Never has TGIF meant so much to a single campaign.

In the space of a week, Florida’s Democratic candidate for U.S. Senate, Rep. Kendrick Meek, has battled dropout rumors, disappearing Democrats, a Terminator and a Kennedy. For a campaign that has been struggling to get out of third place in a three-way race, Friday couldn’t come soon enough.

It all started a week ago today, with an unsourced, but tantalizing post on the Wall Street Journal website by Stephen Moore, a founder of the Libertarian group Club for Growth. Moore splits his time between New York and Washington writing about economics, not politics.

Despite Moore’s complete lack of sourcing, his claim that “Republican leaders” in Florida harbor nebulous “fears” that “a deal was in the works” to get Meek to drop out of the race and endorse no party candidate Charlie Crist, took off like wildfire.

And while the Meek campaign and their supporters smelled a Crist dirty trick – something the Crist team denies – calls for Meek to make good on that non-existent “deal” began to spread, from Crist-leaning Florida Democrats to the national liberal blogosphere. Daily Kos founder Marcos Moulitsas, never a fan of the Meek campaign, quit his recent softening on the candidate and joined the dropout chorus.

On Monday, a tense looking Meek appeared on MSNBC’s Daily Rundown insisting he was staying in the race, and answering a kick-to-the-stomach question from reporter Savannah Guthrie about how he would feel if tea party Republican Marco Rubio won because he stayed in. He repeated the same message on cable, to newspaper reporters, and to anyone who would listen.

And the campaign released a long-awaited radio spot for Meek recorded by President Obama.

How did the Democratic nominee, who won 528,000 votes in the August primary, get tagged by the political press as the spoiler? The Meek campaign must still be smarting from the fall down that rabbit hole…and searching for the nearest exit out of Wonderland.

By Tuesday, a newly formed group of not-so new Democrats, called the People’s Choice PAC, voted to send a letter to Palm Beach Democratic poohbah, Commissioner Burt Aaronson, calling on Meek to quit. The group had already met with Crist, and team Meek smelled a rat, since the candidate was scheduled to meet with Aaronson, who reportedly controlled the PAC himself.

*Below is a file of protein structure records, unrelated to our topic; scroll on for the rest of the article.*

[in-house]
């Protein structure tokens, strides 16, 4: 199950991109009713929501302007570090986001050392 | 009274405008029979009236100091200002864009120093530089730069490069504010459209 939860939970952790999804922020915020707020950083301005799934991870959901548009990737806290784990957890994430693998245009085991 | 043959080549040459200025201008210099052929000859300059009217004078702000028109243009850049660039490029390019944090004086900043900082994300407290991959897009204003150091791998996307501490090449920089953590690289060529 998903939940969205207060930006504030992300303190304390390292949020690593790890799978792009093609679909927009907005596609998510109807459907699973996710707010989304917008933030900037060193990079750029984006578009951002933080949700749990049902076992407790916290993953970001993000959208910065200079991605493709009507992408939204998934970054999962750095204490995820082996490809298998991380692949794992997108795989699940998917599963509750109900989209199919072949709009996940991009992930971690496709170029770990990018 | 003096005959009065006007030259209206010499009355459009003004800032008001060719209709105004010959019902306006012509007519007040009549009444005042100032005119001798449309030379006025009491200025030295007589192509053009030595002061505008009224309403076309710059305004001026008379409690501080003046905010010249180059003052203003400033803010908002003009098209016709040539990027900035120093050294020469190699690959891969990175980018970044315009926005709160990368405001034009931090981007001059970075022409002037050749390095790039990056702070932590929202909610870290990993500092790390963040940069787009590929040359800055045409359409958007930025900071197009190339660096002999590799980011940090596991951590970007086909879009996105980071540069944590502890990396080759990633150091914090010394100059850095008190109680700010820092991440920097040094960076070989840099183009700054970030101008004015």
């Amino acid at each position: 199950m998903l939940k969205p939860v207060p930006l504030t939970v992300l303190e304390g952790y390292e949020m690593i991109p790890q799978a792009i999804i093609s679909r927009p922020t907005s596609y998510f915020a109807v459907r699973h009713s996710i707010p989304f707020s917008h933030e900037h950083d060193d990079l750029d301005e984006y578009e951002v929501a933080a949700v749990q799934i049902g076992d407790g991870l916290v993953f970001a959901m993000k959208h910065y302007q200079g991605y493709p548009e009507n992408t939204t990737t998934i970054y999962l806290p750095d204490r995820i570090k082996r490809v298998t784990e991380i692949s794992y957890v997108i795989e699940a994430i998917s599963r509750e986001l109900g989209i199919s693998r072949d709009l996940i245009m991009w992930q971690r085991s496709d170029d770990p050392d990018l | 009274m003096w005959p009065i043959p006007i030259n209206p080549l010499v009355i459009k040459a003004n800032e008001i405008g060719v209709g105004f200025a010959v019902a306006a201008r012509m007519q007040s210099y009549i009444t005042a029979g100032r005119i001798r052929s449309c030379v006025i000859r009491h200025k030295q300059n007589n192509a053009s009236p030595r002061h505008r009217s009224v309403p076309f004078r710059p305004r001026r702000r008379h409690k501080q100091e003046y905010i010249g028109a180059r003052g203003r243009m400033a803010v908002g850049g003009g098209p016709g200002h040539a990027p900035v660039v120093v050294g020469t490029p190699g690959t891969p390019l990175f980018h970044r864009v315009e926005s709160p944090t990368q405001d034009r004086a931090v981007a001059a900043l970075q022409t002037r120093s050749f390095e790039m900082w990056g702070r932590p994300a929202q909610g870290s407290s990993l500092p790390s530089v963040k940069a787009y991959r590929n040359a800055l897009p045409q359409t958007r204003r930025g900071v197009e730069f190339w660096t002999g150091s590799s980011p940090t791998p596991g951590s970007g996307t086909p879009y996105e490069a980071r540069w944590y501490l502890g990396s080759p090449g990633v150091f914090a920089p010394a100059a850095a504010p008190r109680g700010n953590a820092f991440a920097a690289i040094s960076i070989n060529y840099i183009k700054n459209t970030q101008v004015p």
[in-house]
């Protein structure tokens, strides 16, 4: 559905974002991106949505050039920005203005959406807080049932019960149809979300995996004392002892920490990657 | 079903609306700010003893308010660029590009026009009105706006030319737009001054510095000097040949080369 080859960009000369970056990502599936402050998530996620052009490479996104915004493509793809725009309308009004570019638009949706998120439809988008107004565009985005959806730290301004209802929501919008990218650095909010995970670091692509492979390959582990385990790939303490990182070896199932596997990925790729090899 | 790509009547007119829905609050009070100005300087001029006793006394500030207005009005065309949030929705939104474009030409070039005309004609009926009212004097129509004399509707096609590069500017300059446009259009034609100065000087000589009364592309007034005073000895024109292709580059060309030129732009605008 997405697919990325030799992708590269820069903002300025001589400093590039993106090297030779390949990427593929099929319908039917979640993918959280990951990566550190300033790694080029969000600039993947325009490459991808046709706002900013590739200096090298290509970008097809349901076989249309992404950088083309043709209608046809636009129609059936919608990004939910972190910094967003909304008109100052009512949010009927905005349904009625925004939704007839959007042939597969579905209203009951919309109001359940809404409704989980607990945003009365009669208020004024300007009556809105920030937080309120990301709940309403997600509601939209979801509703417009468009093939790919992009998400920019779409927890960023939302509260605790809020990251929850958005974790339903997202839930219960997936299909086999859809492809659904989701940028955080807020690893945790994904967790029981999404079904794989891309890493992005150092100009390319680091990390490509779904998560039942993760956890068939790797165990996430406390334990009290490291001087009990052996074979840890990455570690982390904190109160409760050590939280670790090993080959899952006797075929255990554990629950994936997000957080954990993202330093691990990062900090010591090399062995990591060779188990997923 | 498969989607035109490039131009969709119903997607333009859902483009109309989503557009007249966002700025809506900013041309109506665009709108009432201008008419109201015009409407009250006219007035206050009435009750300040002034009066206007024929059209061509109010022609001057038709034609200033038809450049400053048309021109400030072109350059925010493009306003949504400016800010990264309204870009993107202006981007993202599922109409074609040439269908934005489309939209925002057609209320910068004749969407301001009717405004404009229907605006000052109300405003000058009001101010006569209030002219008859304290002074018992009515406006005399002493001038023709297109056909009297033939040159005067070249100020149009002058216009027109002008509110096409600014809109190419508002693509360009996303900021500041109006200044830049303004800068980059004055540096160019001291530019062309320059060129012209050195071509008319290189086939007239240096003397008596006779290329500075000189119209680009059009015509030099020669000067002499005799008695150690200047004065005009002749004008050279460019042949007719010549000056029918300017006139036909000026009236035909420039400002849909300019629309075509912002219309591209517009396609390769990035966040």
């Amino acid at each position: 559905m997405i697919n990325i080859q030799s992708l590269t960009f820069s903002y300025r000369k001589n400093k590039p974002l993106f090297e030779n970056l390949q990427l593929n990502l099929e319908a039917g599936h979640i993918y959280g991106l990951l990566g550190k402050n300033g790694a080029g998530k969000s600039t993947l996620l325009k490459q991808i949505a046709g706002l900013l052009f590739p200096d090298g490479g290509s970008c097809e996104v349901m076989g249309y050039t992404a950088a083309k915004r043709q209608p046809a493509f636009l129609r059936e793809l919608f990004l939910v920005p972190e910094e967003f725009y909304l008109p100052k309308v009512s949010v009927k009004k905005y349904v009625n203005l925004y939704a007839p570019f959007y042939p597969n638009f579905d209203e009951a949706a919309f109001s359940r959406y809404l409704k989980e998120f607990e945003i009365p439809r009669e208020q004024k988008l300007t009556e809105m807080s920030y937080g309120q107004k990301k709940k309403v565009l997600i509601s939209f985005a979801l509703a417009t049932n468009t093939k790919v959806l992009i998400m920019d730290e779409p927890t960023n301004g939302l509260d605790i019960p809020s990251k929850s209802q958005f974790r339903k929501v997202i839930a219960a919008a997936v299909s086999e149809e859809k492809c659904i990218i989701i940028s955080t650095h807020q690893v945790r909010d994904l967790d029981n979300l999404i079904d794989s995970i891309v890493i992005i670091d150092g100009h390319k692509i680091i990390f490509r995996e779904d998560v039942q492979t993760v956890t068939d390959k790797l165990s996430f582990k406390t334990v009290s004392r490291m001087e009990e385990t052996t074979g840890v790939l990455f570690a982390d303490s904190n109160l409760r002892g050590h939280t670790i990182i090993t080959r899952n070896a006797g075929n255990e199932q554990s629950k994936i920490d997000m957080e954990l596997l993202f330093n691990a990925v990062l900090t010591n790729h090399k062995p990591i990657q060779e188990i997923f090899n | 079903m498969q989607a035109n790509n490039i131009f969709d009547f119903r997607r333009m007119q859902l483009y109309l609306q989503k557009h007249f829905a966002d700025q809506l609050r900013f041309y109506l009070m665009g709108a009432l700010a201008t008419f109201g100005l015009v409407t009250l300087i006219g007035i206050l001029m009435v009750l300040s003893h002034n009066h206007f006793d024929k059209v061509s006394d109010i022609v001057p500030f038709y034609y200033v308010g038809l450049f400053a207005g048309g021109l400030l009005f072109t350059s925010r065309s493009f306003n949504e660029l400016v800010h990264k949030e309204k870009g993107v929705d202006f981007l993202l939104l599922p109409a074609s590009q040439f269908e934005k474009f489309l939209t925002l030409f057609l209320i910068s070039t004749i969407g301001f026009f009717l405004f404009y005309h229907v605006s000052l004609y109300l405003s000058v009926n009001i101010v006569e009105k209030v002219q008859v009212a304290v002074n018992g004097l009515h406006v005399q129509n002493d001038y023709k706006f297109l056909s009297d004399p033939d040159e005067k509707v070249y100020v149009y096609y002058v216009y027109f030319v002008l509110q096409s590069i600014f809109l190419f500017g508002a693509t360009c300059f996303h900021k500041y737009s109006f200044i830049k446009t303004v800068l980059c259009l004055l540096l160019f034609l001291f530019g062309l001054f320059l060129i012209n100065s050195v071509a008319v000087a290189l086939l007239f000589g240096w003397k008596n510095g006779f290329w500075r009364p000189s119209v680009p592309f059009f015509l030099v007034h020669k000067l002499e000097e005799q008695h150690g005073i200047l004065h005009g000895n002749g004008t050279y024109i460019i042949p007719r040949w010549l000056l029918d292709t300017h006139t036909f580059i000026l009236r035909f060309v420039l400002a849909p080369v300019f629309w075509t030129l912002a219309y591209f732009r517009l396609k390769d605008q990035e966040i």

In the end, the Meek team pulled the plug on the meeting, and on Thursday, Aaronson did the expected and endorsed Crist.

Also Tuesday, the Florida Democratic Party staged a hastily-prepared attempt at damage control, in the form of a conference call beset by technical difficulties, strange soundbites, and an 18-second dud of an endorsement from Ragin’ Cajun James Carville, who then rushed off the phone to take another call.

And just when things couldn’t seem to get worse, they did.
Two new polls showed Meek still bringing up the rear. Worse, Public Policy Polling decided to test whether Meek or Crist would fare better in a one-on-one with Rubio. The results? Terrible, horrible, very bad week

Tuesday brought still more bad news for Team Meek in the form of a Twitter endorsement of Crist by California “Governator” Arnold Schwarzenegger, who came bearing more than just tweets.

On Wednesday, Schwarzenegger delivered his in-law – Robert F. Kennedy Jr., nephew of the 35th president of the United States, John F. Kennedy.

RFK Jr. didn’t just endorse Crist, or call Rubio a “crackpot” — he told the crowd of loyal Democrats in Deerfield Beach, Fla., that Meek can’t win, echoing the talking point Crist has been hammering home to Meek’s base.

Kennedy’s endorsement and stature seem to offer the ultimate permission for liberal Democrats — read white Democrats — to flee across party lines to Crist, though Meek continues to hold a slight lead over Crist among Democrats in the polls.

And Meek seems intent on not letting guilt-ridden Democrats off the hook for dumping him by dropping his campaign. (Those calling for him to quit apparently haven’t received their sample ballots, which are already printed, with Meek’s name on them, and they apparently haven’t thought through the potential impact of their public cajoling on black voters in Florida, who are mostly in Meek’s corner.)

Off-the-record conversations with Democrats this week, including a black elected official who supports Meek, revealed the depth of the resignation among many Democrats that the Florida Senate race is over.

A spokesman for the Democratic National Committee insisted Thursday that the party remains fired up for Meek, a talking point that’s about as thin as Democrats’ chances of swiping the Republican-held Senate seat in the Sunshine State.

The Meek campaign can take comfort, I suppose, in the fact that the number crunchers give Crist barely a better shot at beating Rubio than their guy.

And at least, at long last, their terrible week is over.